Washington Apple Country History
Throughout its history, Leavenworth has undergone many incarnations. As with other parts of the state, explorers, trappers and a handful of settlers entered the area in the early 1800's and, by the mid-nineteenth century, a steady stream of homesteaders began to populate the area. They set down their early roots roughly 10 miles east of Leavenworth, near present-day Cashmere (known as Mission in pioneer days). Leavenworth, which was originally called Isicle, gained credence as a community 1885 when a small group of homesteaders settled where the Wenatchee and Icicle Rivers meet in the Leavenworth Valley. The site was named Icicle Flats and, because it was the location of the Wenatchi Indian salmon fishery, the colonists were able to establish a trading post there. By the close of the century, settlers were also moving up the Chumstick Valley and around Lake Wenatchee and Plain.
The Great Northern Railroad began laying track up the Wenatchee Valley in 1892, along what is now Highway 2 and over Steven's Pass the following year. As it did to other parts of this fledgling country, the railroad brought a sudden increase in growth to the western frontier. Both a switchyard and division headquarters were constructed in Leavenworth, making this pioneer town an important railway hub.
1893 proved to be a pivotal year: not only was The Great Northern Railroad completed, bringing to Leavenworth new job opportunities and the human resources with which to fill these prospects, but the town was, quite literally, 'put on the map' by The Okanogan Investment Company during that year. Encouraged by the migration from other parts of the country, the company induced speculation in the newly opened territory of the continental northwest. When the town--which took its name after the then-president of Okanogan Investment Co, Charles Leavenworth--was mapped in 1894, the incipient hamlet barely contained 700 residents. Over the course of the next few decades the population would swell into the thousands.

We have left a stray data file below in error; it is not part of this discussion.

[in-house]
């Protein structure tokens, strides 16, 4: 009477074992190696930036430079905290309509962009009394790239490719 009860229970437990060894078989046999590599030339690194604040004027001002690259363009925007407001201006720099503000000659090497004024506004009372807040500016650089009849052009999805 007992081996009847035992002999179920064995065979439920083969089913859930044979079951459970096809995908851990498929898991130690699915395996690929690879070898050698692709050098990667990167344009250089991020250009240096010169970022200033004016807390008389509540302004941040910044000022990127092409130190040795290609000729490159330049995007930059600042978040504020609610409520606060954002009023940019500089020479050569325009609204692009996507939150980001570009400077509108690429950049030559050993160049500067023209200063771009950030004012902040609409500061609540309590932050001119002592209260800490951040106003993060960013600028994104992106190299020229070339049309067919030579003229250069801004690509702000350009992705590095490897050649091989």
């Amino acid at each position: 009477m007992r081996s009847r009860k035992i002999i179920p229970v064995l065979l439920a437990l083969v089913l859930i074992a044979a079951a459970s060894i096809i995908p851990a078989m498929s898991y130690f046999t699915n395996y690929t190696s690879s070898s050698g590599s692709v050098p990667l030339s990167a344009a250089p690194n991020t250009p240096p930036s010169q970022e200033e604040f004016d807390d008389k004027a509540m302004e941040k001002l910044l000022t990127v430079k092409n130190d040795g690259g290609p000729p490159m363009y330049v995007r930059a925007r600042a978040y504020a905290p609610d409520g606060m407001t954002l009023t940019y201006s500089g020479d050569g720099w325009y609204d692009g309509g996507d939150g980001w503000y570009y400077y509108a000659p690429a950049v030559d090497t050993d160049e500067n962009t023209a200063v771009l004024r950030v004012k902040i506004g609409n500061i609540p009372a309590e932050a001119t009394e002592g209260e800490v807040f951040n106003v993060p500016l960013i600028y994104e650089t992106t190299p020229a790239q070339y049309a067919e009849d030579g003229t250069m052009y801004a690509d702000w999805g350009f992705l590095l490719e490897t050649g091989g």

In 1904, where the southern-most end of Leavenworth meets the Wenatchee River, a dam was constructed in order to channel the river's water. The Lamb-Davis Lumber Company built a large sawmill on the site to facilitate timber and logging operations through the area. Because Leavenworth served as one of the Great Northern's principal division points, this transportation corridor gave rise to new service industries as well as more lumber mills. For nearly the next half-century, the local marketplace was economically driven by the Great Northern railroad and these regional logging companies.
The first fruit trees in Leavenworth were planted in the very early 1900s. In the same way that the rest of the Chelan Valley was being developed in order to provide the most hospitable environment for agriculture, miles and miles of irrigation canals were constructed to secure Leavenworth's agronomic base. (Logging and fruit production remain important industries to this day). The town was finally chartered in 1906, and with its triple-industry economy--logging, railroading, and ruit farming--became a boom town almost overnight. This early prosperity lends itself to the archetypical folklore of America's Old West--or, in the case of Leavenworth, the Wild West. The city soon played host to numerous saloons and brothels, and the population reached a peak of nearly six thousand inhabitants by the 1920s.